Interview with Steve Bannon’s manscaper
“He wanted that louche revolutionary look”
U.S. Navy officer. Media mogul. Investment banker. Film producer. Performance artist. Chief White House political strategist, sexy revolutionary Les Maga Jean Valjean, seditioner, insurrectioner and Congress contempter, plus Pickle Ball pioneer — is there anything Steve Bannon can’t do?
Who is this powerful yet mysterious Renaissance mastermind really?
My calls to Bannon and his people to explore the answers have gone unanswered.
But I managed to track down Bannon’s longtime stylist, aka, “personal manscaper.” “They” agreed to sit down with me off the record, on background, not for attribution, and also masked (not for Covid, but because they’s a Harlequin doing commedia dell’arte), to offer an inside glimpse about one of People magazine’s “200 Most Intriguing Indicted Trump People.”
Here is an edited version of our conversation.
So. Steve Bannon. One of your best customers?
Yep. People don’t know Steve like I do. He’s a manscaper’s dream — wonderfully hirsute from head to toe and all in between, and a regular loyal customer because his hairs grow almost twice practically overnight.
Steve is what we call Follicley Advantaged. You can hear his hair growing. It sounds like a million tiny voices singing Leonard Cohen’s “Halleluiah” in perfect harmony.
If not for me, Steve would look like Harry from “Harry and the Hendersons,” only with normal size feet.
Sounds like you admire him.
I do. Very few big-shot Washington power brokers like Steve come in almost every day, sometimes twice a day, to sculpt their topiary, so to speak.
And he’s fun! He pops in, sits in my chair, and says, “Give me the Steve Bannon,” meaning a haircut that looks like he desperately needs a haircut, like Ted Kaczynski the Unabomber. Who was also a client.
It’s harder than it looks to look unkempt. Look at Matthew McConaughey, who is always stylishly sloppy!
By the way, people think Jared Kushner must get ‘scaped every day because he’s so sleek. But I heard through the stylist grapevine — yeah, it’s a cliché but we do love our gossip — that Mr. Kushner was embalmed. So nothing grows on him. Anywhere, if you know what I mean. Such as eyebrows.
What about Trump’s hair? I mean…
Listen, guy — I’ll walk out, right now, interview over, if you can’t keep this respectful. That man wears his hair like a king wears a crown.
Ok, what about QAnon Shaman Jacob Chansley?
Sorry. But let’s go back — you’re saying Steve Bannon deliberately wants to look like the Wild Man of Borneo?
Not exactly. Unlike that Borneo guy, Steve’s got a face that makes the camera thirsty, a physique to die from — I mean die for — and that innate GQ sense of casual sophisticate style. And of course, that thick, luxurious mane. Like Clooney. Who, truth be told, has Bannon hair but does something different with it.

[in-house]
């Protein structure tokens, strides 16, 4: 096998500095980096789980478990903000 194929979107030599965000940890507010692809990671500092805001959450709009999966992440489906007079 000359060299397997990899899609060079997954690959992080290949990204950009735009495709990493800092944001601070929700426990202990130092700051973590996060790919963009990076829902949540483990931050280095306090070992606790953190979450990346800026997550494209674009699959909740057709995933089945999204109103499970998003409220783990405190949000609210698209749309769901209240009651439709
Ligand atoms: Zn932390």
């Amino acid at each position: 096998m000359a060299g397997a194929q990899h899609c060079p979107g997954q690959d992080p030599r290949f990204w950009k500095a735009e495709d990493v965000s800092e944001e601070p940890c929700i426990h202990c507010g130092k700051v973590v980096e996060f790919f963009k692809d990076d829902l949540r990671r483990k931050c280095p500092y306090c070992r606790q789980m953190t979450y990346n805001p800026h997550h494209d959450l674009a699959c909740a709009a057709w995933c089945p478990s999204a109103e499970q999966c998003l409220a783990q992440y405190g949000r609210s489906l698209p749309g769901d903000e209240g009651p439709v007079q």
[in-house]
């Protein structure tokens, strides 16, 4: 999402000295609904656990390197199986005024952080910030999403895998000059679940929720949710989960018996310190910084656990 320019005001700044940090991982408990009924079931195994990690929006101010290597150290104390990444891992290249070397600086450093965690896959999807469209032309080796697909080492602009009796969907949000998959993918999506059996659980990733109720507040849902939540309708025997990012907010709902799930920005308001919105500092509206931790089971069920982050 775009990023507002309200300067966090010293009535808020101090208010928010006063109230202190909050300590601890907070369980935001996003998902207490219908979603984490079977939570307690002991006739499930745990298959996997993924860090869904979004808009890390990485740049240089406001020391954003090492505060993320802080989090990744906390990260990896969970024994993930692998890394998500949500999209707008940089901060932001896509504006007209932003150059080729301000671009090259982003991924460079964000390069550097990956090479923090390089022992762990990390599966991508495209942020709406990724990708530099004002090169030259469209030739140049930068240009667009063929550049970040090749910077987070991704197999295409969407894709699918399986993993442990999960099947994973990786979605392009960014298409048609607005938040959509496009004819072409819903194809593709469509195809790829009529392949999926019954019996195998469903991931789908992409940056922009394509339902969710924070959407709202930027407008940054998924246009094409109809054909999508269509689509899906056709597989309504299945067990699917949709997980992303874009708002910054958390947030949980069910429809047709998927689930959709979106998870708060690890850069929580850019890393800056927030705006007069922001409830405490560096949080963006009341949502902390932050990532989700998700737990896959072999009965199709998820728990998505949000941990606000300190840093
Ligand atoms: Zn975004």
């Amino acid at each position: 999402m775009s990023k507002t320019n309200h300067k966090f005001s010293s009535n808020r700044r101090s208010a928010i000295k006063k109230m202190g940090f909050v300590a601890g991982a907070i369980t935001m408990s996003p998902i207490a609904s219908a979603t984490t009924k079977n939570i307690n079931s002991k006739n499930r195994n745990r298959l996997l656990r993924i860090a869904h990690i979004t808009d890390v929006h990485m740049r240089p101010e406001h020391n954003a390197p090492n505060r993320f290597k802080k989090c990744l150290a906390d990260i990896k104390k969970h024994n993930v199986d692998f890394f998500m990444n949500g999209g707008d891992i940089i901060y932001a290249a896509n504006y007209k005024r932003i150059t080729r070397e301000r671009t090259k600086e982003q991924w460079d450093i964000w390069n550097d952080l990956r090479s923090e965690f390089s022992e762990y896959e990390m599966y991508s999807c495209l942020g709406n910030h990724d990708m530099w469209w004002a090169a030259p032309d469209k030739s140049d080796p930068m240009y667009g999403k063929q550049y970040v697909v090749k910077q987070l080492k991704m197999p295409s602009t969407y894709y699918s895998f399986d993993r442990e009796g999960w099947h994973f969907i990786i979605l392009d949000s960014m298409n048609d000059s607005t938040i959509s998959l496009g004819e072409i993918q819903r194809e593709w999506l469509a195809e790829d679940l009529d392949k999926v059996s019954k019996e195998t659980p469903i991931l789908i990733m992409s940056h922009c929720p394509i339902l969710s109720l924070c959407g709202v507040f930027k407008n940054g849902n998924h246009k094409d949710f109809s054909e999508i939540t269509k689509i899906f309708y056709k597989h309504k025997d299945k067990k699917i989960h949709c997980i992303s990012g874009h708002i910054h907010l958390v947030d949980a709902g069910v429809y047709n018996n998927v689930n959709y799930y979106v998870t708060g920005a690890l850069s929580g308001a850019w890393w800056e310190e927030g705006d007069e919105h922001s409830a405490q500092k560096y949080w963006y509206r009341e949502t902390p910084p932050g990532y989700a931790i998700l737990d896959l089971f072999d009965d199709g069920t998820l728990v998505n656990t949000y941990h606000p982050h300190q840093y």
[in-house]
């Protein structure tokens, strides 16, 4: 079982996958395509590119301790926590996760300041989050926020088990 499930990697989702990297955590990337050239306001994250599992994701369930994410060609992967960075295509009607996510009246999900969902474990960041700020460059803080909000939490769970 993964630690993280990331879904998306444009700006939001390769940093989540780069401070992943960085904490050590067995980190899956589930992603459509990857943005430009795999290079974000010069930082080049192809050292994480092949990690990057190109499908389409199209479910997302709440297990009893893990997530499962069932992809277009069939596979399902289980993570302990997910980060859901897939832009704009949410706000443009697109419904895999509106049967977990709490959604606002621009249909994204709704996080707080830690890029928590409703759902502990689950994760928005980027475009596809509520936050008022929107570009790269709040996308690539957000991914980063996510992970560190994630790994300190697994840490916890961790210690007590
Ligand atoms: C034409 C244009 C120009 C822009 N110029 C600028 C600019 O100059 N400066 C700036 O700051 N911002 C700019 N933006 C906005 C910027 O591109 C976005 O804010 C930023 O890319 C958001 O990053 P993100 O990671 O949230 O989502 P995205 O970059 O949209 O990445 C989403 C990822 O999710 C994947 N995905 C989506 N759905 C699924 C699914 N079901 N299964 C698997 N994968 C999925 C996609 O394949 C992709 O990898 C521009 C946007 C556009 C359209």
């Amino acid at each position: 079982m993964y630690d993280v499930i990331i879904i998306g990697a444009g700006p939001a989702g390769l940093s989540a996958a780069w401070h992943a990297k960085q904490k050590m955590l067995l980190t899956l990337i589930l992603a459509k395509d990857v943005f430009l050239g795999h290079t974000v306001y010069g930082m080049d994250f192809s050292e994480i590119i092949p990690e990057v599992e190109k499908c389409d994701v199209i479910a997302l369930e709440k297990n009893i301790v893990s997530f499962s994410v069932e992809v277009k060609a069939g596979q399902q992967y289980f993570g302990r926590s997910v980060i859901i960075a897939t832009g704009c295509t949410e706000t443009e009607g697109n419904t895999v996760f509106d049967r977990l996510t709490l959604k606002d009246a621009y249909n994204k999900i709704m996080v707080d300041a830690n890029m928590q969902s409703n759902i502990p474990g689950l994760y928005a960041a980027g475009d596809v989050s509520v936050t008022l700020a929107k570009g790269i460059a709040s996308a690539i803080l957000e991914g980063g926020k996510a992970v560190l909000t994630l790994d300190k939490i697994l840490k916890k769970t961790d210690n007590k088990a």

And unlike Clooney, Steve’s a rebel. A real one, not like those millionaire Hollywood libs. The worse he looks to the elites, and the more they mock him, the better he looks to his followers. The New Yorker had a joke headline, “Bannon arrested for contempt of soap.” He fed that to Andy Borowitz but of course they’ll both deny it.
Let me put it this way. You’ve seen these MAGAs at Trump rallies and the insurrection, right? Bad, ill-fitting clothes. Disgusting beards. Hair that screams I don’t care. The 70s called, honey, they’re embarrassed by your mullet!
I get it. Steve Bannon isn’t disgusting — he’s branding.
I’m not sure about “branding,” but when he first came in, before he was famous, Steve showed me a bunch of pictures of people to show me the look he wanted.
I said, who are these crazy people with the wild hair? Steve explained they’re Leon Trotsky, Che Guevara, Fidel Castro, Abbie Hoffman and other famous revolutionaries who roused the unwashed masses to overthrow the government, like he’s trying to do. “You can’t rouse the unwashed masses if you look like you wash,” he said. “It’s called mirroring.”
Steve also loves that Trotsky quote, “If one cannot get along without a mirror, even in shaving oneself, how can one reconstruct oneself or one’s life?”
What about the indictment? Is he worried about going to prison?
Prison is exactly what he wants, like, “Oh, don’t throw me in that briar patch!”
It’s all part of his plan. The contempt of Congress, the indictment, the arrest, the trial if there is one, prison if he’s convicted — he’ll come out of this even stronger. He’ll be a folk hero like King, Mandela, Havel, Nehru and that lady from Myanmar who’s now a dictator.
But I do worry about the prison barbers. Not because they’ll massacre his look. They’ll never keep up with his hair.
Jeffrey Denny is a Washington writer.